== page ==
PYSA Board of Directors excited about the direction of the program and planning for upgrades
Around the same time a year ago, Petoskey Youth Soccer Association club manager Kyle Lieberman was still getting used to his new job.
Today, after a successful year, Lieberman is focused on what works so well, while making big plans for the future of the organization.
Lieberman, also an associate broker at Kidd & Leavy Real Estate, was excited about his first-year numbers in PYSA, which saw a 16% club-wide increase for 2016-17.
The organization now has over 240 players on PYSA teams and there is one area that has particularly excited Lieberman.
“Our retention numbers are incredible,” he said. “When you look at the national elimination rates, especially U11 to U14, the elimination rates are really high. We’re actually adding kids and growing up, which in my opinion is an exciting place. “
Lieberman also cites its youngest tier programs – the Shooting Stars & Future Stars programs – as an example of an area experiencing higher enrollment rates, which are almost 50% higher than a year ago. .
One area that Lieberman says helps keep kids interested and get more kids out of them is the level of player training thanks to PYSA, with a number of coaches now licensed by the Federation. United States Football Association.
“We now have seven licensed coaches,” Lieberman said. “We have four coaches on staff who were college football players. You won’t find this anywhere else in the region here. We would therefore like to continue to invest in the training of coaches.
The recent hiring of Jacob Oberg, a Petoskey graduate and former Alma College football player, as the academy’s director should also help move forward.
“He’s done a great job with us and he’s expanding his role now,” Lieberman added. “A licensed college player who will take care of first-class girls, as well as entry-level children.”
Beyond participation and training, Lieberman has a strong interest in helping to monitor the Click Road Soccer Complex facilities used by PYSA.
“We do a great job keeping the kids engaged, we do a great job with the staff and the quality of supervision that we are able to provide, where I see the greatest need now is that we let’s grow faster than our resources, ”he said. “We have the same facilities as when we were a small organization. The organization has grown so much that we have to become more aggressive to increase our ability to keep pace with our fields.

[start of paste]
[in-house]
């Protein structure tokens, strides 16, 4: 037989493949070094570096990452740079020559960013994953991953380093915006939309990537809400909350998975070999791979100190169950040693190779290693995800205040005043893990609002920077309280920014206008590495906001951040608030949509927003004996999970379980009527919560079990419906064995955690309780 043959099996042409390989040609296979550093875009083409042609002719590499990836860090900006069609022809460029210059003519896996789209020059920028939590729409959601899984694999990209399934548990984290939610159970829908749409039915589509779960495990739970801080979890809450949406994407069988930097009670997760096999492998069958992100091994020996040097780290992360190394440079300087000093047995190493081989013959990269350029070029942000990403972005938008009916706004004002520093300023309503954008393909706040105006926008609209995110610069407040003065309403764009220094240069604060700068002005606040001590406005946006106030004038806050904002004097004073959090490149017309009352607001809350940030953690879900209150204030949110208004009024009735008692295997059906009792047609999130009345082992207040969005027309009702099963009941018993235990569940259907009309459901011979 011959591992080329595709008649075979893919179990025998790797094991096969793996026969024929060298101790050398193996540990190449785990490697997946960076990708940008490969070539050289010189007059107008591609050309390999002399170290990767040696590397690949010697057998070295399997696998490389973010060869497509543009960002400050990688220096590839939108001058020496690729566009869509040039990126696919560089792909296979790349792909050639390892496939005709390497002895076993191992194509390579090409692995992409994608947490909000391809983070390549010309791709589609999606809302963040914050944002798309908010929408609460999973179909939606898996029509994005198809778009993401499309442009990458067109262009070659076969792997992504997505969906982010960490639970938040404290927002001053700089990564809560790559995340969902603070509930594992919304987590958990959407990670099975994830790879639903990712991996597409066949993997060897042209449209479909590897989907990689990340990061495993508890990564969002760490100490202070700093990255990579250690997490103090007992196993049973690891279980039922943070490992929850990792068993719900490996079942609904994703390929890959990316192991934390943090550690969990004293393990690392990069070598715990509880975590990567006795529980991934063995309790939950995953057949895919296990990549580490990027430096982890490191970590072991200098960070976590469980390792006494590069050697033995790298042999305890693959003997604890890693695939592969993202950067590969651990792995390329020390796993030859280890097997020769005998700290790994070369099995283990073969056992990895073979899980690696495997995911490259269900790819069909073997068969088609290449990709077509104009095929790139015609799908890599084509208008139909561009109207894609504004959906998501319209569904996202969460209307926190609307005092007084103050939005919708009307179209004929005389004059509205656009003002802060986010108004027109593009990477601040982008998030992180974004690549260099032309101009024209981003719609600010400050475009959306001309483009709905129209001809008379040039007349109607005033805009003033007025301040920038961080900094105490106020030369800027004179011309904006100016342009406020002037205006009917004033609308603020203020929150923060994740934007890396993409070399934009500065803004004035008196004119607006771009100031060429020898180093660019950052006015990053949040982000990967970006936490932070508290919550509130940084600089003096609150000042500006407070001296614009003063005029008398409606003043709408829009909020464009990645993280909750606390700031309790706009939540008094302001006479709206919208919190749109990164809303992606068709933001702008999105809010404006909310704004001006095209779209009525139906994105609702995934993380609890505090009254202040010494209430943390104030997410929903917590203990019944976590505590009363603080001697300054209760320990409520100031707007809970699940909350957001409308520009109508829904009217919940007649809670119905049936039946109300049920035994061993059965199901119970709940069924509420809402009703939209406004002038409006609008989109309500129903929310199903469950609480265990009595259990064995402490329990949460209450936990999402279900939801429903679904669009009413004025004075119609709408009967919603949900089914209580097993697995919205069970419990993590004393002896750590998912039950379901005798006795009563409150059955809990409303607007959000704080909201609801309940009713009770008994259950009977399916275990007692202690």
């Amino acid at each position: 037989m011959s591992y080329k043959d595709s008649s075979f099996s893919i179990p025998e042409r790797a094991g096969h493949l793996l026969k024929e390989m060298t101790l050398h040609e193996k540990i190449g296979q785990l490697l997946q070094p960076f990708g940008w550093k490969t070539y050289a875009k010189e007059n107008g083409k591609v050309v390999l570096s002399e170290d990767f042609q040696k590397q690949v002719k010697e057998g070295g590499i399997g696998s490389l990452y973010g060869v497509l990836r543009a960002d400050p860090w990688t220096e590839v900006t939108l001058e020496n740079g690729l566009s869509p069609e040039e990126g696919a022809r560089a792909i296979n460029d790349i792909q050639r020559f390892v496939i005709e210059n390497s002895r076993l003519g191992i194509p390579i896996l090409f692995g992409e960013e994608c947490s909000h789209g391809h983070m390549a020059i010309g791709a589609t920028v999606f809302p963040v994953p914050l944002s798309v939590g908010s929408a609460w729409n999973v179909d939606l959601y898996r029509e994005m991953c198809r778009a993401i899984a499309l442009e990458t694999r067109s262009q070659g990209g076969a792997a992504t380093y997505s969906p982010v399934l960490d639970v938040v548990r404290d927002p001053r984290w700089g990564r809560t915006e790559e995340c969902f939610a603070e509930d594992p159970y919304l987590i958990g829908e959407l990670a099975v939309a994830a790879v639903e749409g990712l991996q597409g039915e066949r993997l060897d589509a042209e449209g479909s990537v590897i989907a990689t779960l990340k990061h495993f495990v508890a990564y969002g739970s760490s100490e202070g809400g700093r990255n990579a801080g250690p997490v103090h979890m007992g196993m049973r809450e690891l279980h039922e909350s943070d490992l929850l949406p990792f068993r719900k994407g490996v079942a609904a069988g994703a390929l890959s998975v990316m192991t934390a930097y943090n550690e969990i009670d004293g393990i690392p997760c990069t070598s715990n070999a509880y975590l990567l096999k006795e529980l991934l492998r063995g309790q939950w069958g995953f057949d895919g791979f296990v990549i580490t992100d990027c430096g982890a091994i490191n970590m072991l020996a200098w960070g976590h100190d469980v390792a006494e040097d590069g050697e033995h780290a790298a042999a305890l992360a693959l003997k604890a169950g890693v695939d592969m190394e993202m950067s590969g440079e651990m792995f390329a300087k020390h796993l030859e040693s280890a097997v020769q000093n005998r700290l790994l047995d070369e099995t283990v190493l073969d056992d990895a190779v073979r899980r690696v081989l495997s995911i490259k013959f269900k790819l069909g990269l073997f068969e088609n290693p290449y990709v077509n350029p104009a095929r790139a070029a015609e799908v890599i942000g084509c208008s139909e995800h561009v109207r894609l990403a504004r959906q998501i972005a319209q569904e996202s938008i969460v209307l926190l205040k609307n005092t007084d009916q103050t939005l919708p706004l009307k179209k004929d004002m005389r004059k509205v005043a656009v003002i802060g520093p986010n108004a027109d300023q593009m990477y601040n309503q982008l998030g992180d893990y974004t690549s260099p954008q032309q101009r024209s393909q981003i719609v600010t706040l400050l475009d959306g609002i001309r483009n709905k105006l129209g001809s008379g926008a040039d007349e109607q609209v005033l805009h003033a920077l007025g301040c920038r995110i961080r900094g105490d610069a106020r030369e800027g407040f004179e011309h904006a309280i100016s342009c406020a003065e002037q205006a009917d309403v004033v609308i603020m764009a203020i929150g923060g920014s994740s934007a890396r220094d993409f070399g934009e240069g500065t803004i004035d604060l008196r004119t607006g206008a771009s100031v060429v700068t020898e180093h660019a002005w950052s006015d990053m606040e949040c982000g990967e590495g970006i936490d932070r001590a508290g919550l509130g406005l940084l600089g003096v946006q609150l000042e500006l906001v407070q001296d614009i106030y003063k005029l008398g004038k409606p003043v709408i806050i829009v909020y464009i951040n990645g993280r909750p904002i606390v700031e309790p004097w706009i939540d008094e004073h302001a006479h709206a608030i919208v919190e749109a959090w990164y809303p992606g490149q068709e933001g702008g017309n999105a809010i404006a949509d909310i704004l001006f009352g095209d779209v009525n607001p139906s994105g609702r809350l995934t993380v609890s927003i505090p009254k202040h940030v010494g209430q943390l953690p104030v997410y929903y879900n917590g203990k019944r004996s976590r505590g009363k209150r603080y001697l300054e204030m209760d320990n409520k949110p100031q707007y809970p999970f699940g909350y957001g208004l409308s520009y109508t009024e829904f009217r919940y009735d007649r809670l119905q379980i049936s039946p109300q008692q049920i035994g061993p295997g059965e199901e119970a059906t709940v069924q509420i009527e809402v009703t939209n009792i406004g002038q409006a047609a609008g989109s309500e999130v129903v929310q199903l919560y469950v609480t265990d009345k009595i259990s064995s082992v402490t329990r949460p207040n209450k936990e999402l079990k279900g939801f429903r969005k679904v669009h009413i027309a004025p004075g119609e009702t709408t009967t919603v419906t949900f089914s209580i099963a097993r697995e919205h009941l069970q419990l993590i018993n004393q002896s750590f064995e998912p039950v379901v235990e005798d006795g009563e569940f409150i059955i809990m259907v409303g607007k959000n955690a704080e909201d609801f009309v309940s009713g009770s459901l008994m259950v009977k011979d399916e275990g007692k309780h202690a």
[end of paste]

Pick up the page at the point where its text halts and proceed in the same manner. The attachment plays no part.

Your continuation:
Click Road currently has 11 football pitches for a range of skill levels, but beyond the high quality of the pitches the area lacks other aspects to keep pace.
“I would like to turn off the lights on the grounds one day,” Lieberman said. “We would be delighted to expand the permanent structure that exists, perhaps to have bathrooms and changing rooms. The facilities we have now were working great for what the organization was 10-15 years ago, but for where we are and where we are headed we have to keep pace.
However, upgrades require money, which of course should come from somewhere.
Lieberman, along with PYSA vice president Pete Iverson, hope that these costs will not be passed on to members.
“We are committed to keeping costs for members as low as possible, as we try not to make price a barrier to participation for anyone,” Iverson said. “We will actively seek new partners to help us sponsor our program and allow us to grow. “
Added Lieberman on expansion of facilities.
“We don’t want to put the economic burden on our members,” he said. “We have a lot to offer and we would like to tell companies about it. If you think of our two tournaments, they’re some of Northern Michigan’s biggest economy weekends every year. “
PYSA continues to host two major tournaments throughout the year, including the Autumn Blast in the fall and the Petoskey Summer Invitational, which runs June 16-18 this year.
For all of their teams participating in these tournaments, Lieberman examines the sport’s global example and its accessibility, hoping to maintain it, by offering more partnerships and sponsorships with businesses in the region.
“We really want to follow more of the global example of making gaming affordable and accessible and keeping the focus on the player and the experience,” he added.
It’s that kind of focus that leads to a rebound in registrations and higher retention rates for the organization going forward.
“As a Board of Directors, we are very excited about the direction our organization is taking,” said PYSA President Karen Flynn. “Our growth in many areas is apparent over the past year, and we are pushing for even bigger things in 2017.”